Notre-Dame Cathedral is one of Paris’ most important monuments. Completed with much fanfare in the middle of the 14th century, the fantastic Medieval cathedral has served several purposes during its 850-year history.
As the seat of the city’s archbishop, Notre-Dame is Paris’ premier Catholic Church. However, as a gem of Gothic architecture famous for its sky-high stature, enchanting collection of gargoyles, and beautiful rose windows, the cathedral’s cultural significance transcends religion—making it a perfect muse for all kinds of creatives.
Here, we take a look at some of the artists who have turned to the cathedral for inspiration, from a manuscript illuminator who worked during the Middle Ages to one of the world’s most famous modern artists.
Jean Fouquet, a Master of Miniature Manuscripts
In medieval Europe, artists mostly employed religious iconography in their work, which materialized as three art forms: altarpieces, panel paintings, and illuminated manuscripts. Jean Fouquet, a 15th-century French artist, mastered all three, making him one of the Middle Ages’ most preeminent painters.
Fouquet is known for his attention to detail—a skill that is particularly evident in The Right Hand of God Protecting the Faithful against the Demons. Measuring just over 7 by 5 inches, this excerpt from the miniature Hours of Étienne Chevalier shows a “topographically accurate depiction of medieval Paris” dominated by a then-115-year-old Notre-Dame Cathedral.
Israel Silvestre, a Royal Engraver
In the 17th century, Israel Silvestre served as the draftsman and engraver of the French king. Based in a workshop in the Louvre, one of Silvestre’s royal duties was to document sites in and around Paris.
By the time he died, his body of work included over 1,000 engravings. While most of these pieces showcase views of the Palace of Versailles and other regal areas, Notre-Dame Cathedral also made an appearance on more than one occasion.
Jacques-Louis David, a Pioneer of Neo-Classical Painting
Though the majority of artists featured Notre-Dame’s famous façade in their work, Jacques-Louis David found inspiration within its walls. In Coronation of Napoleon Bonaparte, a large-scale painting from the Neo-Classical period, David documents one of the cathedral’s many important events: Napoleon’s sacred crowning.
Commissioned by Napoleon himself, the piece showcases the lavish nature of this over-the-top ceremony, which was intended to commemorate the military leader’s transformation into a God-sent emperor of France.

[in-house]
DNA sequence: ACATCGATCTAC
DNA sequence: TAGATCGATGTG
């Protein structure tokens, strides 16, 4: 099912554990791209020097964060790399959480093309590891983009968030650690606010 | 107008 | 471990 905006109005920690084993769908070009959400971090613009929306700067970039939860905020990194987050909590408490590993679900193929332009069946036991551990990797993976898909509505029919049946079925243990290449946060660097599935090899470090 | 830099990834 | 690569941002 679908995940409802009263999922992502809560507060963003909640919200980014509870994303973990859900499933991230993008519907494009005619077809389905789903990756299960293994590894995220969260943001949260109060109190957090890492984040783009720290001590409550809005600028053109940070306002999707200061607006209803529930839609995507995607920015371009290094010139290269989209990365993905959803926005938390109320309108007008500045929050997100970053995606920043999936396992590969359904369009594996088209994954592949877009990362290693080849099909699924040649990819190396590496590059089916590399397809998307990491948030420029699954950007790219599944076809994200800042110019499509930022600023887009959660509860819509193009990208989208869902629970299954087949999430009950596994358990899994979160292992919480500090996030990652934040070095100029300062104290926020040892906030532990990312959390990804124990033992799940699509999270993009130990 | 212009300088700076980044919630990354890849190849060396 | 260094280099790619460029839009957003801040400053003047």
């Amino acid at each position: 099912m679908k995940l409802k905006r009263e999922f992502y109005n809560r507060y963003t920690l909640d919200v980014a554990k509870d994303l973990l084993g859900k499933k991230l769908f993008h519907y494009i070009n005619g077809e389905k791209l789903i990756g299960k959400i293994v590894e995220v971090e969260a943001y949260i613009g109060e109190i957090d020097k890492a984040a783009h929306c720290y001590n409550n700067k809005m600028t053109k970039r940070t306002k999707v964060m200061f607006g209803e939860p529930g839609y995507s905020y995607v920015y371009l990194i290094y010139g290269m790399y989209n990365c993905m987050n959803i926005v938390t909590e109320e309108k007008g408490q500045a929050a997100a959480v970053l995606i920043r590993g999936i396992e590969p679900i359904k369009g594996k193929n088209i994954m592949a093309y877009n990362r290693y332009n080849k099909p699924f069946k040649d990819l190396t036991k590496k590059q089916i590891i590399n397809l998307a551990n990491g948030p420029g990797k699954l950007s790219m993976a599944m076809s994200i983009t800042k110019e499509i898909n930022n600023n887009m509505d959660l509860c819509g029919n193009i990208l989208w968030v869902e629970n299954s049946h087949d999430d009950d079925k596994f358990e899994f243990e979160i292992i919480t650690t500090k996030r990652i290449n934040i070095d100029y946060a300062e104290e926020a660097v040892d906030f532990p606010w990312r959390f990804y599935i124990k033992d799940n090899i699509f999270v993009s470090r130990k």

Childe Hassam, a Boston-Born Impressionist
In the 19th century, Impressionism emerged in Paris. With a focus on capturing fleeting “impressions” of their surroundings, Impressionist artists often documented daily life in their paintings. While many of the works produced during this time are set in the idyllic French countryside, American Impressionist and avid traveler Childe Hassam often looked to city life for inspiration, culminating in lively paintings like Notre Dame Cathedral, Paris.
Maximilien Luce, a Parisian Pointillist
Pointillism, a style of painting characterized by small, colorful dots, made its grand debut in 1886. While the movement is most famously associated with pioneers Georges Seurat and Paul Signac, they are not the only artists who mastered the technique.
Maximilien Luce, for example, excelled as a Pointillist. The Paris-based painter’s eye for detail and cohesive use of color is particularly evident in his Notre-Dame series, comprising works like The Quai Saint-Michel and Notre-Dame and Notre-Dame de Paris—Luce’s highest-selling painting to date.
Henri Matisse, a Major Modernist
At the turn of the 20th century, modern art master Henri Matisse produced several paintings of Notre-Dame Cathedral—a landmark he was lucky enough to see from his Parisian studio. His depictions of the church and the surrounding quay vary in style, including an Impressionist rendition, an avant-garden abstraction, and the Cézanne-esque Glimpse of Notre Dame in the Late Afternoon.
Edward Hopper, an American Icon
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The majority of paintings by lifelong New Yorker Edward Hopper explore the reality of modern life in the major American metropolis. However, early in his career, Hopper found inspiration in Paris, a city he described as “almost too formal and sweet to the taste after the raw disorder of New York” (Edward Hopper: An Intimate Biography).
His idyllic perception of Paris is evident in Notre Dame de Paris and other paintings produced between 1906 and 1910—a period in which he made several trips to the French capital.
Pablo Picasso, a Modern Master
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Though born in Spain, Pablo Picasso spent most of his 79-year career in France. Like many of his modernist peers, he split his time between the sun-soaked South of France and Paris, where he painted Notre-Dame de Paris in 1954.
Painted later in Picasso’s career, Notre-Dame de Paris showcases his skillful approach to landscape painting, an interest evident in his early work. As this genre “played an integral role in Picasso’s development as an artist,” Notre-Dame de Paris, ultimately, serves as a subtle and symbolic homage to his artistic beginnings.